Brazil's Machado Meyer Advogados has helped state-owned Petrobras strike a deal with the local subsidiaries of energy companies Shell, Repsol and Petrogal that will allow the three counterparts to use Petrobras' natural gas processing units.


Petrogal, a subsidiary of Portugal's Galp, turned to Lefosse Advogados, while Dutch counterpart Shell hired Mattos Filho, Veiga Filho, Marrey Jr e Quiroga Advogados. Spain's Repsol relied on in-house counsel. The deal was formalised through a virtual event on 30 September.


The agreement established the Integrated Natural Gas Processing System, which allows Shell, Repsol and Petrogal to use Petrobras' natural gas processing units, located in São Paulo and Rio de Janeiro. One of the facilities, which is in Rio de Janeiro, is still under construction; the other two are operational and are the largest in Brazil.


The deal opens the door for Shell, Repsol and Petrogal to process their own natural gas in Brazil that they can subsequently sell directly to customers. Until now, Petrobras has had an almost monopoly over Brazil's natural gas processing infrastructure, owning 14 out of 15 processing plants, which forced other gas companies to sell to Petrobras, while the state-owned company had no obligation to allow third-party access to its processing plants.


The agreement also established a sharing scheme for three gas pipeline routes in the Santos Basin, south of São Paulo and Rio de Janeiro. Petrobras is the sole owner of one of the pipelines, which is still under construction. The other two routes are operational and consist of several different pipelines with different ownership structures between Petrobras, Shell, Galp and Repsol. By treating the three routes as one system, instead of isolated routes, it gives the parties involved more flexibility to use them all.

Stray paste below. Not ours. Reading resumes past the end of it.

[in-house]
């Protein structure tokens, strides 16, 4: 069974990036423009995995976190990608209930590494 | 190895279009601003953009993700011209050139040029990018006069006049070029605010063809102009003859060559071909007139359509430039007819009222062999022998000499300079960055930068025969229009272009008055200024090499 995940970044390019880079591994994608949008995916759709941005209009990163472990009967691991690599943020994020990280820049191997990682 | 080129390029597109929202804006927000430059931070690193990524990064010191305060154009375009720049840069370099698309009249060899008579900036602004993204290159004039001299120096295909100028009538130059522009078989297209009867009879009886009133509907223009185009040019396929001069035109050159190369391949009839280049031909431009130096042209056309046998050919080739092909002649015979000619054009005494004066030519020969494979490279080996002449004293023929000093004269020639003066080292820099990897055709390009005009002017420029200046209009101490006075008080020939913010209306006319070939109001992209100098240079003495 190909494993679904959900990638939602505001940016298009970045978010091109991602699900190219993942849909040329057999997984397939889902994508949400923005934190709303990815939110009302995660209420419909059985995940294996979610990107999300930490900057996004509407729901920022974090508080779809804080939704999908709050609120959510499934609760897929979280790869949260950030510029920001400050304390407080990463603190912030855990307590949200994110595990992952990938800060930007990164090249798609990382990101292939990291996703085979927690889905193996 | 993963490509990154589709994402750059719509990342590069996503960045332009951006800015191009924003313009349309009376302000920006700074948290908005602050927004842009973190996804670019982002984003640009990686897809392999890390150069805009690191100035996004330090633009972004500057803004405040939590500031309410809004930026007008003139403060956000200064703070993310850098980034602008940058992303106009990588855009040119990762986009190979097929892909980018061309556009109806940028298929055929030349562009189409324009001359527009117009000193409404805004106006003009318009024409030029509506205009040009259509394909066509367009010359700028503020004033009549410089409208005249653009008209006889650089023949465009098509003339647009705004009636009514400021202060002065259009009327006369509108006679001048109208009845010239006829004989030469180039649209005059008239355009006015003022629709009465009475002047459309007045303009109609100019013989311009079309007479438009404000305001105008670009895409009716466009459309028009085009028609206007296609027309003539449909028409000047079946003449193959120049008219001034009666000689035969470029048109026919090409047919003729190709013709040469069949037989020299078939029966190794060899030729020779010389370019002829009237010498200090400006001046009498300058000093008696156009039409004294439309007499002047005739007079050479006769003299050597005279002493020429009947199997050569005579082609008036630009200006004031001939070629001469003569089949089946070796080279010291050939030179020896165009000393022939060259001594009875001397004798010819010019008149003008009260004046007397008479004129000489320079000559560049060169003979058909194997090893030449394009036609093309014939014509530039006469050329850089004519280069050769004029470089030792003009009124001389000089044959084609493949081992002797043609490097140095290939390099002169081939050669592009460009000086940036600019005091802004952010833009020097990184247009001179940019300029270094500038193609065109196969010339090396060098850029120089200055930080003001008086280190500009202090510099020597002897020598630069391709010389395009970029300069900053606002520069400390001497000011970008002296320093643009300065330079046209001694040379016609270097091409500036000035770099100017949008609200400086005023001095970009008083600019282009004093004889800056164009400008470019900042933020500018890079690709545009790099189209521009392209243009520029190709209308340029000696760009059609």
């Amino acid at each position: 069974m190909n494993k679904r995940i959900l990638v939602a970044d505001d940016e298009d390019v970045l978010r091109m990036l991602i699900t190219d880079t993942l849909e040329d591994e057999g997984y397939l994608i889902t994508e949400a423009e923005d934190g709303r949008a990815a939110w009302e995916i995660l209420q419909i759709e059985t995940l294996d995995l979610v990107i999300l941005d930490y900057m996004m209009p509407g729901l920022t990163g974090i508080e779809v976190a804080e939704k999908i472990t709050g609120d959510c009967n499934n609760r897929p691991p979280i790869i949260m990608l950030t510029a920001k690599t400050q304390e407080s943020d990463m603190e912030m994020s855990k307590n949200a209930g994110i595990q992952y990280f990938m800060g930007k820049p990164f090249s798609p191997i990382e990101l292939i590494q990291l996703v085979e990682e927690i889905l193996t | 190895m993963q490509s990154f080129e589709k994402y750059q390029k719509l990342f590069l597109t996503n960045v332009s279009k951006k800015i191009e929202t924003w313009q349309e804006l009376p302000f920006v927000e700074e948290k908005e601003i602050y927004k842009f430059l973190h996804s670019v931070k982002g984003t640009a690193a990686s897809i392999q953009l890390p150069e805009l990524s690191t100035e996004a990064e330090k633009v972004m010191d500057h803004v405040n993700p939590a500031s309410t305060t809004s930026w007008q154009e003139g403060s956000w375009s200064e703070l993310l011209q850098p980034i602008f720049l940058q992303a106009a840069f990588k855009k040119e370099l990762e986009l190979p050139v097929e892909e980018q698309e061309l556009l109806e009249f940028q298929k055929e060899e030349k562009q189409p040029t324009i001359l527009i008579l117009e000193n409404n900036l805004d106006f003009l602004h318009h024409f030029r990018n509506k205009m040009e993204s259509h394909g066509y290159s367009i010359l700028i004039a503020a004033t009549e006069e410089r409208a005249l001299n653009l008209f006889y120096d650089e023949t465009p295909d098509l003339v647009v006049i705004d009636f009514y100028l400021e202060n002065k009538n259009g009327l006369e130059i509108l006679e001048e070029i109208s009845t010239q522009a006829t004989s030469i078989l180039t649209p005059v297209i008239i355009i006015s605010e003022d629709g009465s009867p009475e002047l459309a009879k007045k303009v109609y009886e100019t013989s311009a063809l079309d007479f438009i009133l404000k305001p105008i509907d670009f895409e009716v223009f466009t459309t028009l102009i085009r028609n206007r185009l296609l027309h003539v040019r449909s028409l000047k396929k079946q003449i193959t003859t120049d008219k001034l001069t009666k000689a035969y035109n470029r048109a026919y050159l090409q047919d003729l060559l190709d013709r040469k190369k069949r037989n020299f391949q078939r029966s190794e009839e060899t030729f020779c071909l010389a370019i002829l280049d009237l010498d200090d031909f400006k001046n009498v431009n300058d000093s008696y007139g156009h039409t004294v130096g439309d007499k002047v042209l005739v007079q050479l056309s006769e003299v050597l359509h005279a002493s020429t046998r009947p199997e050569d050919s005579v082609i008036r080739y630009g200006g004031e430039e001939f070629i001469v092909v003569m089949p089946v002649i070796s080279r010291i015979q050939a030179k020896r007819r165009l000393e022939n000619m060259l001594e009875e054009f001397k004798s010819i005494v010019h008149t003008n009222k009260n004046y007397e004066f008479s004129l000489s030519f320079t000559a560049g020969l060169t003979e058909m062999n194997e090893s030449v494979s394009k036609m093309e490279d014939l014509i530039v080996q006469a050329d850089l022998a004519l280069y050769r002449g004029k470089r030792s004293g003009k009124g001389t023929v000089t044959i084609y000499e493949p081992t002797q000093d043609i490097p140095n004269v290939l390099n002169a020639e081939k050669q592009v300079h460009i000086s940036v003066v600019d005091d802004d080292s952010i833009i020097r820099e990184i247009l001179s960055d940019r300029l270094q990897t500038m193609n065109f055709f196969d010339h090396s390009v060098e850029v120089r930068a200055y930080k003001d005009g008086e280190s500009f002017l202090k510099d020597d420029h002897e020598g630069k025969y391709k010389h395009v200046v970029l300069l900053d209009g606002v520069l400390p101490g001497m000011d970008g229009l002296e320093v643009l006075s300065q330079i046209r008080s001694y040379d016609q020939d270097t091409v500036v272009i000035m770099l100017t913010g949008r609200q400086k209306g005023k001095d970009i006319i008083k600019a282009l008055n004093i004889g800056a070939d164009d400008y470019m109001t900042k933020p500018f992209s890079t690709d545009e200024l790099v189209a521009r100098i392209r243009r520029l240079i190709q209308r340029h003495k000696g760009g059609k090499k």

The plan is for other natural gas producing companies to use the system in the future, provided that there is capacity.


The contracts enable the companies to deliver gas from the Santos Basin's pre-salt fields through any of the three pipelines to the respective processing facilities.
The move aims to foster a more competitive and efficient gas market in Brazil.


The opening of the gas plants is part of Petrobras' 2019 agreement with antitrust regulator CADE to exit the gas transport and distribution industry by the end of 2021. Petrobras has already made big divestments in that sector. Last year, it sold gas pipeline company TAG to French energy group Engie for nearly US$9 billion and fuel distributor BR Distribuidora for US$2.2 billion, following a share offering.


There are other developments in the local gas market. The Brazilian senate is currently reviewing a new natural gas bill, which was recently passed by the chamber of deputies. The bill aims to bring investment to the natural gas transportation industry, something the existing legislation has failed to do. It intends to simplify the construction and operation of gas transportation and remove the current concession regime system.



Counsel to Petrobras


Counsel to Petrogal

  • Lefosse Advogados : Partner Felipe Boechem and associate Daniane Carvalho


Counsel to Shell

  • Mattos Filho, Veiga Filho, Marrey Jr e Quiroga Advogados : Partners Giovani Loss, Thiago Moreira and Márcio Soares, and associates Bruno Rodrigues Chedid, Marc-Henrik Werner, Beatriz HelenaCotarelli Balzan and Stephanie Scandiuzzi


Jornalista: KARLSSON, Fredrik

(Latin Lawyer - 13.10.2020)